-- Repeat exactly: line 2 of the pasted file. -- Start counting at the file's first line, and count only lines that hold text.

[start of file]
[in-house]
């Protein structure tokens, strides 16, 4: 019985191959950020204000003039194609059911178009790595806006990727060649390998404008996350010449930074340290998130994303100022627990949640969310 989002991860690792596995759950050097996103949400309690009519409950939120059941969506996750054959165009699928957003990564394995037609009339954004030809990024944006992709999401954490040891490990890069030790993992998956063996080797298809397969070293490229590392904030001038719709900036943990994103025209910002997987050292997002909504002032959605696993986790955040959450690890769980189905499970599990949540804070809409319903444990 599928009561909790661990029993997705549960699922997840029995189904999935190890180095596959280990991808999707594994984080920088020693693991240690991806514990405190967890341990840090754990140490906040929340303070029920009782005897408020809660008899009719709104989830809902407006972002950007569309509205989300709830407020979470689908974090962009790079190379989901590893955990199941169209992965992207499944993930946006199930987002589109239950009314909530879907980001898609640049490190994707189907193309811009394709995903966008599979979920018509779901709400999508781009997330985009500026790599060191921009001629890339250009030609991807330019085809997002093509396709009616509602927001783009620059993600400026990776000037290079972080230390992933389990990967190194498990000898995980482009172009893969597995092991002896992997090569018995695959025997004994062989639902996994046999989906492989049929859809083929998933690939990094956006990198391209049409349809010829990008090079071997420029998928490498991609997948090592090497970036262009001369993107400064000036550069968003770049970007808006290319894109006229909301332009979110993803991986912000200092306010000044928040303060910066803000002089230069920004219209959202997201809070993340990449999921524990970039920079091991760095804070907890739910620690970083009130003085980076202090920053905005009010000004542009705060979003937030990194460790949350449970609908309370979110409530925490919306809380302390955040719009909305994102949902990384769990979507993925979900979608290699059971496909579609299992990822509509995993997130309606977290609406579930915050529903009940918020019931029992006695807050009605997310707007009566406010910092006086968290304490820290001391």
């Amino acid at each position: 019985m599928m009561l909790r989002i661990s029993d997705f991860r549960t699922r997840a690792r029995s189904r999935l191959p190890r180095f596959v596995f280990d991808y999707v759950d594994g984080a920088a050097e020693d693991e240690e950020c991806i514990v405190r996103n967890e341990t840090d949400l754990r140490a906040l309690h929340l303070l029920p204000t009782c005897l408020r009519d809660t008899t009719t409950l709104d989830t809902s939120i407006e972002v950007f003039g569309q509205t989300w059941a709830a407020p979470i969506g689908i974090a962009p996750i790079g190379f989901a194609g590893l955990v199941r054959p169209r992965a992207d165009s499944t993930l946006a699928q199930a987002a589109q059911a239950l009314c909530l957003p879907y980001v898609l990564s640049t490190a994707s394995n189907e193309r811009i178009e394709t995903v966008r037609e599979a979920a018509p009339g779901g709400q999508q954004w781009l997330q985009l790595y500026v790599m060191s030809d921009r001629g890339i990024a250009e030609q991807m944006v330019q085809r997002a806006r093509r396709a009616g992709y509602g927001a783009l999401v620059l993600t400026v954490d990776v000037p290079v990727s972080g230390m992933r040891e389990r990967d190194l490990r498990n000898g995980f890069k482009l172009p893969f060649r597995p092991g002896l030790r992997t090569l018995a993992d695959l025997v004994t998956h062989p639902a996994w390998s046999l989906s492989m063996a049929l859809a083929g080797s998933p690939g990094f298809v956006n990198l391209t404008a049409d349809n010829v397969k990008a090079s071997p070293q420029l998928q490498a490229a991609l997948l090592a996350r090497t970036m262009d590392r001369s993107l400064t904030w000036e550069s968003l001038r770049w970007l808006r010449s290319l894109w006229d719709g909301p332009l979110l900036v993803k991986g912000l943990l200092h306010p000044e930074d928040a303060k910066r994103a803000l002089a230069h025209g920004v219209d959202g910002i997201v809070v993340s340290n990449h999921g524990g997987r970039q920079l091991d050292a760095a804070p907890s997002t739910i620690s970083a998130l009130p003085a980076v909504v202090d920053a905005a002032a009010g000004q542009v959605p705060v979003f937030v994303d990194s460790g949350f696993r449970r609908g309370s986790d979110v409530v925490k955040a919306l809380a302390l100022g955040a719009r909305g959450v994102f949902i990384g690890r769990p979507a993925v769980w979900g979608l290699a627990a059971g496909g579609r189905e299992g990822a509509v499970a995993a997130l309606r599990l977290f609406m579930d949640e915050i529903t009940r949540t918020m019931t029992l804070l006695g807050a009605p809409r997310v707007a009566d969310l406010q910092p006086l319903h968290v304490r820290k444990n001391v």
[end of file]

């Protein structure tokens, strides 16, 4: 019985191959950020204000003039194609059911178009790595806006990727060649390998404008996350010449930074340290998130994303100022627990949640969310 989002991860690792596995759950050097996103949400309690009519409950939120059941969506996750054959165009699928957003990564394995037609009339954004030809990024944006992709999401954490040891490990890069030790993992998956063996080797298809397969070293490229590392904030001038719709900036943990994103025209910002997987050292997002909504002032959605696993986790955040959450690890769980189905499970599990949540804070809409319903444990 599928009561909790661990029993997705549960699922997840029995189904999935190890180095596959280990991808999707594994984080920088020693693991240690991806514990405190967890341990840090754990140490906040929340303070029920009782005897408020809660008899009719709104989830809902407006972002950007569309509205989300709830407020979470689908974090962009790079190379989901590893955990199941169209992965992207499944993930946006199930987002589109239950009314909530879907980001898609640049490190994707189907193309811009394709995903966008599979979920018509779901709400999508781009997330985009500026790599060191921009001629890339250009030609991807330019085809997002093509396709009616509602927001783009620059993600400026990776000037290079972080230390992933389990990967190194498990000898995980482009172009893969597995092991002896992997090569018995695959025997004994062989639902996994046999989906492989049929859809083929998933690939990094956006990198391209049409349809010829990008090079071997420029998928490498991609997948090592090497970036262009001369993107400064000036550069968003770049970007808006290319894109006229909301332009979110993803991986912000200092306010000044928040303060910066803000002089230069920004219209959202997201809070993340990449999921524990970039920079091991760095804070907890739910620690970083009130003085980076202090920053905005009010000004542009705060979003937030990194460790949350449970609908309370979110409530925490919306809380302390955040719009909305994102949902990384769990979507993925979900979608290699059971496909579609299992990822509509995993997130309606977290609406579930915050529903009940918020019931029992006695807050009605997310707007009566406010910092006086968290304490820290001391």